Jalo Porkkala comes from the Ostrobothnian region in Finland. Sparse rural lands certainly have an influence on his work. He has worked especially with documentary photography – museum, theatre, press, industrial and architectural work – and gradually moved on to various educational assignments.
As a museum photographer, in early 1980s, Jalo became interested in historical and alternative photographic processes. They would be showing the direction for his work in decades to come. Since there were no old time photo papers available for re-printing the museum's 19th century glass negatives, he experimented with preparing some by himself.
While working as a teacher at an art school Jalo launched a research project on alternative photo and printmaking processes. The aim was to study and teach traditional techniques, assisted by modern digital technology. The project team collaborated with alt-photo collections and attended symposiums, also presenting their work in Europe and America.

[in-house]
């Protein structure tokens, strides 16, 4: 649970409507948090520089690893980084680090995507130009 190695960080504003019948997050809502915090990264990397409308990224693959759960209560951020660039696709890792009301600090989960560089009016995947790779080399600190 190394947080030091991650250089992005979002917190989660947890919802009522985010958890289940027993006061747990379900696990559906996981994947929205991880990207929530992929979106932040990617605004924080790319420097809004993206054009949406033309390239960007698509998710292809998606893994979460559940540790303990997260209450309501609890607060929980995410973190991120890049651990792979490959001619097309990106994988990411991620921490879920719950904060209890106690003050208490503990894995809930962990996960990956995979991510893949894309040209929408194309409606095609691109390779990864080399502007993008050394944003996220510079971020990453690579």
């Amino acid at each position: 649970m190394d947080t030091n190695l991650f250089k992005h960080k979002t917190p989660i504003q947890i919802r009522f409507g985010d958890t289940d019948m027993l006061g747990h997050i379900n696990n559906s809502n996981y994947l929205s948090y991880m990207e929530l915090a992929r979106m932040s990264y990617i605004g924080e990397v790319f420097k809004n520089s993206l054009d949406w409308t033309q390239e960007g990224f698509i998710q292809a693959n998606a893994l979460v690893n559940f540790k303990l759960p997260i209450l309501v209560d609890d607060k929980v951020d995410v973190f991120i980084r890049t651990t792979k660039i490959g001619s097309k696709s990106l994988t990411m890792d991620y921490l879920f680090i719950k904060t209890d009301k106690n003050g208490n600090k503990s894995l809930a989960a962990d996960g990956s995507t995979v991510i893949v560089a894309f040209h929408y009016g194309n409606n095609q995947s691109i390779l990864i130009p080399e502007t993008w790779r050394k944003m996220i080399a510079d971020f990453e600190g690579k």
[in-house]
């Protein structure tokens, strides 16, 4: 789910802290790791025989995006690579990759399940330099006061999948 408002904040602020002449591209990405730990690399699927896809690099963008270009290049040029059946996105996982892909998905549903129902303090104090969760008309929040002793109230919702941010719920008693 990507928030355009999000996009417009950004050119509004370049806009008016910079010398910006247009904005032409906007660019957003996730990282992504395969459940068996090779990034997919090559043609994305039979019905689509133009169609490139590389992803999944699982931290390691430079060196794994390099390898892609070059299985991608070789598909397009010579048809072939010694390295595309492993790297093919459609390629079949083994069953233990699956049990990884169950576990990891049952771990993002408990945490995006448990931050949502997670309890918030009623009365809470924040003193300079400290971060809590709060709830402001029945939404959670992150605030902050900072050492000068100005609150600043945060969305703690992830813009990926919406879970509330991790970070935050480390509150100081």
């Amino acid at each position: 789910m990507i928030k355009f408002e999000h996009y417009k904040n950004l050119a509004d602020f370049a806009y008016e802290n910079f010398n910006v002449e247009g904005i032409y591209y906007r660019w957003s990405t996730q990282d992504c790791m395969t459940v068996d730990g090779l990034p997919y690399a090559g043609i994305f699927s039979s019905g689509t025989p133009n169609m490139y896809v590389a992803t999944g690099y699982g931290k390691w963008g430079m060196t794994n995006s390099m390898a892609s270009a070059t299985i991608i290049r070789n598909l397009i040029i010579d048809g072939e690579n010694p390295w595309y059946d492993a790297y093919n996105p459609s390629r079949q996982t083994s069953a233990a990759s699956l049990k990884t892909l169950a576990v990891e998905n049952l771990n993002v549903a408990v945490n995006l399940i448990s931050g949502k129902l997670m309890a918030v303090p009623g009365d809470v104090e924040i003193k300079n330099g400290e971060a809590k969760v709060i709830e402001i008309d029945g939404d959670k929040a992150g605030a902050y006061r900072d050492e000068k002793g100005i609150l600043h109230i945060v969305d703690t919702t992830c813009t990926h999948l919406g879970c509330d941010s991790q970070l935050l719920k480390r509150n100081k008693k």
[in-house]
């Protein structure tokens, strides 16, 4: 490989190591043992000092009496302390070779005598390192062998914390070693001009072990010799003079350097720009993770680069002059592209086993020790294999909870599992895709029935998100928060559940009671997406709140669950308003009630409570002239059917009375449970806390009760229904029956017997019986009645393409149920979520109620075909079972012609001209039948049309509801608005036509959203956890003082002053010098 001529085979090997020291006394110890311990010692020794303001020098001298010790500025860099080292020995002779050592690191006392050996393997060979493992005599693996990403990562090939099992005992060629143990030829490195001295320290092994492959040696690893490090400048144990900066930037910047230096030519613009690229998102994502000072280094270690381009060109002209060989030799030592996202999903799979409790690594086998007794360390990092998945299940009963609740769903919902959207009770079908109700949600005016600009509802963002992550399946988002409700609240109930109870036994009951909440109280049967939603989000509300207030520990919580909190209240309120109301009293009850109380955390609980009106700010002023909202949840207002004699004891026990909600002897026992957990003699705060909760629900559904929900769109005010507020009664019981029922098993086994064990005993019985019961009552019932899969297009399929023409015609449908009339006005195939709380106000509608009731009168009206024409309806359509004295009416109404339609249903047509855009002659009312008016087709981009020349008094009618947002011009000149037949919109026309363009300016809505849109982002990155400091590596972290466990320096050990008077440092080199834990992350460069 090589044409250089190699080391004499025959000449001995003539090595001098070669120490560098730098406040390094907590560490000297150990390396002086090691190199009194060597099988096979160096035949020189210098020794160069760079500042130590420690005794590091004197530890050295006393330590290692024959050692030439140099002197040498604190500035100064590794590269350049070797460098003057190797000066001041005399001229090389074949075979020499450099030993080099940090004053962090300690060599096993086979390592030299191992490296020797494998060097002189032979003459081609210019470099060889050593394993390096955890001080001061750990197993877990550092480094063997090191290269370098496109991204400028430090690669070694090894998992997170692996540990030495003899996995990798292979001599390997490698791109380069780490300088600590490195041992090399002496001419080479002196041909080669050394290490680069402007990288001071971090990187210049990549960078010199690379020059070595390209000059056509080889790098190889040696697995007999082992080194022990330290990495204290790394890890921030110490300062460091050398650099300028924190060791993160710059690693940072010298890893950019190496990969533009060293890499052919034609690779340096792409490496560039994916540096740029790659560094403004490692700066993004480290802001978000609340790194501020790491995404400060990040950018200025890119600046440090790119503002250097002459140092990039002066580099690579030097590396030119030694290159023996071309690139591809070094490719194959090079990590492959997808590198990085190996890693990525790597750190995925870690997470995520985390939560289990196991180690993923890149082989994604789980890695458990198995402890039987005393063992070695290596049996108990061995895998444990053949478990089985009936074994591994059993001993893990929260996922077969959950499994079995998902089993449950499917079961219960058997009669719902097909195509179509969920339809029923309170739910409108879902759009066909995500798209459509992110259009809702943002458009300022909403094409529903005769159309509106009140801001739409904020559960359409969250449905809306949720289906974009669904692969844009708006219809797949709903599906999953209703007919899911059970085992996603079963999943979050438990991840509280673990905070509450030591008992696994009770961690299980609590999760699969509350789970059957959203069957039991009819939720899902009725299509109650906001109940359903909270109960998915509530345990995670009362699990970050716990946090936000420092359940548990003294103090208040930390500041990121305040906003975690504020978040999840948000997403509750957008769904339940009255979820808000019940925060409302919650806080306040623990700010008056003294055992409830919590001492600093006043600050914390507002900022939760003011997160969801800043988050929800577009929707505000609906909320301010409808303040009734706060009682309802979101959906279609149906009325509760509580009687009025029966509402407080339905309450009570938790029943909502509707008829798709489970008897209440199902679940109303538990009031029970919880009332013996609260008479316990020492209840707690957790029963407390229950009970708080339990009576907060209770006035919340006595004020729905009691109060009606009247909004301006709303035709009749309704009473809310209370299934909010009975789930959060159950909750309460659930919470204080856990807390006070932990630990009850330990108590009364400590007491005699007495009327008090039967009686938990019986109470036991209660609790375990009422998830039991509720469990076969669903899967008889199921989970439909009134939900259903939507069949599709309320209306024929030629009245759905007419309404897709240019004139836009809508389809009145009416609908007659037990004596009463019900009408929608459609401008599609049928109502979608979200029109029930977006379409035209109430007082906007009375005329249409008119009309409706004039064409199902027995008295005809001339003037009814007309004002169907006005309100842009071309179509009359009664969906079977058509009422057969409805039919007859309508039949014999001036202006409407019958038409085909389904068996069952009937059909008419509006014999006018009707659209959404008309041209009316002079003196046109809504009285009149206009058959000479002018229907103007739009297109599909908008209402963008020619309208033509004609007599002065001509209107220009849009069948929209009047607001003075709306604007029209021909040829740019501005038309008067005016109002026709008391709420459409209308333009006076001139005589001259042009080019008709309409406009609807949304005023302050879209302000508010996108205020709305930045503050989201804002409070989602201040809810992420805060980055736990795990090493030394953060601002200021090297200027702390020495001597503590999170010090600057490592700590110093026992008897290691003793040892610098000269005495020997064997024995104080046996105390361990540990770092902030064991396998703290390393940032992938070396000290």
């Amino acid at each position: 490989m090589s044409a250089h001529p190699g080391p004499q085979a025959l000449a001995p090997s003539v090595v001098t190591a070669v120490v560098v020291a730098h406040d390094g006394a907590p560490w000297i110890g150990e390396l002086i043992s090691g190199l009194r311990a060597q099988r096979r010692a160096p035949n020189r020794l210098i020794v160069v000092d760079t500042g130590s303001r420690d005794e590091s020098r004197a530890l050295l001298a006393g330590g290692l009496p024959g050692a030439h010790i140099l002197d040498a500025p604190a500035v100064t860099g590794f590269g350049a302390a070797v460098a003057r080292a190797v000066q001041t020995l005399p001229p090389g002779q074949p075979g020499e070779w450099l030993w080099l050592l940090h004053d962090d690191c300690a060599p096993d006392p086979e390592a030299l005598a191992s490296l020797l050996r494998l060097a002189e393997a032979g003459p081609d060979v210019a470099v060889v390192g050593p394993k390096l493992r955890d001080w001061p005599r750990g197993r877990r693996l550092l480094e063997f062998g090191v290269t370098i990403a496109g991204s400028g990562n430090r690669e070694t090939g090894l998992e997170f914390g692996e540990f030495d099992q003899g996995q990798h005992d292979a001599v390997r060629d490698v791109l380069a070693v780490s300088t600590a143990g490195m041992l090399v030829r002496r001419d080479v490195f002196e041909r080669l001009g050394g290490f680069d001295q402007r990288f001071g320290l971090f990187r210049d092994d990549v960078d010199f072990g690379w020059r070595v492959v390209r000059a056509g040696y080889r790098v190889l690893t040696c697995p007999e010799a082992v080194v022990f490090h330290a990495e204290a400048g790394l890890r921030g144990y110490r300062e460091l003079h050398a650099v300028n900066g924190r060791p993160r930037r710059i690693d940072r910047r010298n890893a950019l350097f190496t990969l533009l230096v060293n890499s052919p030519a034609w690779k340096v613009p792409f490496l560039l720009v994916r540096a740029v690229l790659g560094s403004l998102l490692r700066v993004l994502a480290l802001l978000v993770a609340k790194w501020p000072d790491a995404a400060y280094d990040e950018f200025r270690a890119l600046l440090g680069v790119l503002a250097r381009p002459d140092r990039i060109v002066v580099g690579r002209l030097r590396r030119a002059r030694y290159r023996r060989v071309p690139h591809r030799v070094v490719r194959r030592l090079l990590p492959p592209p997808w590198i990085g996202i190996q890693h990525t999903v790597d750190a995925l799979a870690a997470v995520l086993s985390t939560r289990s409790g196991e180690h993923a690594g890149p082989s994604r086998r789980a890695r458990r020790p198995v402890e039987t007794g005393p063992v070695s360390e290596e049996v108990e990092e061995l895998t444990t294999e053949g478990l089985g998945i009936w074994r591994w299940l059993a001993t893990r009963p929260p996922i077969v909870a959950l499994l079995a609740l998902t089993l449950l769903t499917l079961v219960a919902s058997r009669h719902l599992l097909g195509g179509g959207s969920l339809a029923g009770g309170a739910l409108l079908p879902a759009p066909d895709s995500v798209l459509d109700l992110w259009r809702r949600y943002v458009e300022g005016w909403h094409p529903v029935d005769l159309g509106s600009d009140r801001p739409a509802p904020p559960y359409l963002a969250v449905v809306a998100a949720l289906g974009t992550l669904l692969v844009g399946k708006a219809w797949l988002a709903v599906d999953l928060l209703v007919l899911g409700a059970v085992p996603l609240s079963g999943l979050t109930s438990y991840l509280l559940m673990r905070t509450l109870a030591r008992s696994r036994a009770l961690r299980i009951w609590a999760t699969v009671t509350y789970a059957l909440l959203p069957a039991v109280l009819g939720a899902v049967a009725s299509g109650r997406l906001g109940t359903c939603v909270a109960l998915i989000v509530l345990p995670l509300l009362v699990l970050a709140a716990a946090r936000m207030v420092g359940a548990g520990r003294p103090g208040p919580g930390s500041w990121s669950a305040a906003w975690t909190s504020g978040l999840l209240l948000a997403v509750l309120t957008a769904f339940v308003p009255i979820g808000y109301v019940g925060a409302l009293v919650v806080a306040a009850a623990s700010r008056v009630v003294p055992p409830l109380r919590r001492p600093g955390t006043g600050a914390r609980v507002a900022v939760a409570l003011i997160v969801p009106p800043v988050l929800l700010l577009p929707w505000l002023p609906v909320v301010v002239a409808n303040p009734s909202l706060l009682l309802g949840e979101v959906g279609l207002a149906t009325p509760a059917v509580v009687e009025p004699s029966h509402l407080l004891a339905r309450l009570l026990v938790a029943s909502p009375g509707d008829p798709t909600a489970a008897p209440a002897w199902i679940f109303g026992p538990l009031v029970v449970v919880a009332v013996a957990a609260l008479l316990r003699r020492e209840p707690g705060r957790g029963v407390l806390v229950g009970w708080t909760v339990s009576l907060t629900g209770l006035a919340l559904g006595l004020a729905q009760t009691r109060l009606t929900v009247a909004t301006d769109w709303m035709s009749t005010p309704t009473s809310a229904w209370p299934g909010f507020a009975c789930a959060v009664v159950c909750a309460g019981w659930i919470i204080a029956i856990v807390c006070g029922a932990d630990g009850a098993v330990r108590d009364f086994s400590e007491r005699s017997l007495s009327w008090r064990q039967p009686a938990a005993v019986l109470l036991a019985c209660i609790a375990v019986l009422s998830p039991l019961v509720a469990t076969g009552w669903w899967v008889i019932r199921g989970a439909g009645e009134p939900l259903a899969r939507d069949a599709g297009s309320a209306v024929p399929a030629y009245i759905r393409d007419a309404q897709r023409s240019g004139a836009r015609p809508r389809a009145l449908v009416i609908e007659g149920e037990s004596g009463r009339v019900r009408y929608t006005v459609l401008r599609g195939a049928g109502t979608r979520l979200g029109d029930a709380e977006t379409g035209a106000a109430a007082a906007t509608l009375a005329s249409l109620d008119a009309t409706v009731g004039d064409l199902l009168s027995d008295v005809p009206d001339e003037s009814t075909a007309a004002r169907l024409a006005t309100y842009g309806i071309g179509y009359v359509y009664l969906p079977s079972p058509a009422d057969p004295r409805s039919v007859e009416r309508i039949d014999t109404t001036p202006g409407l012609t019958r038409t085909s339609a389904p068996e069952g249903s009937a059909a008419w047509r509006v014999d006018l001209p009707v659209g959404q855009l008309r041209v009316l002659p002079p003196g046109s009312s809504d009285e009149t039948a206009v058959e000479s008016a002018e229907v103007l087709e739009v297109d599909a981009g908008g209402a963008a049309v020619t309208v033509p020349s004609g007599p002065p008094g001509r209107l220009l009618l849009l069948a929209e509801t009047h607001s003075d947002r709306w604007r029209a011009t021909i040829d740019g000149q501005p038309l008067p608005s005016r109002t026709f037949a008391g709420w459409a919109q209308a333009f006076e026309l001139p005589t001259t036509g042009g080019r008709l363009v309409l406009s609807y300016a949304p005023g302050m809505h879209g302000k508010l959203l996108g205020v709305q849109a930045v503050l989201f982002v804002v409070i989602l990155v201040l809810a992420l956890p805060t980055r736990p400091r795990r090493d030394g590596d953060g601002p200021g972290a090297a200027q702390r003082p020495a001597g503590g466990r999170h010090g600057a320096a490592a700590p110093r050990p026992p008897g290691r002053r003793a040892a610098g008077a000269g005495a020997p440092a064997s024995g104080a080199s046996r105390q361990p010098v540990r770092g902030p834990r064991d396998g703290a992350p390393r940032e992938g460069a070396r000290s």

Jalo's path in photography has led him back in time, in a way, towards the earliest processes and related plain expression. For a few years now his main interest has been the Daguerreotype process, published in 1839. Currently he is working with the Daguerreotype and has also conducted workshops in Finland.
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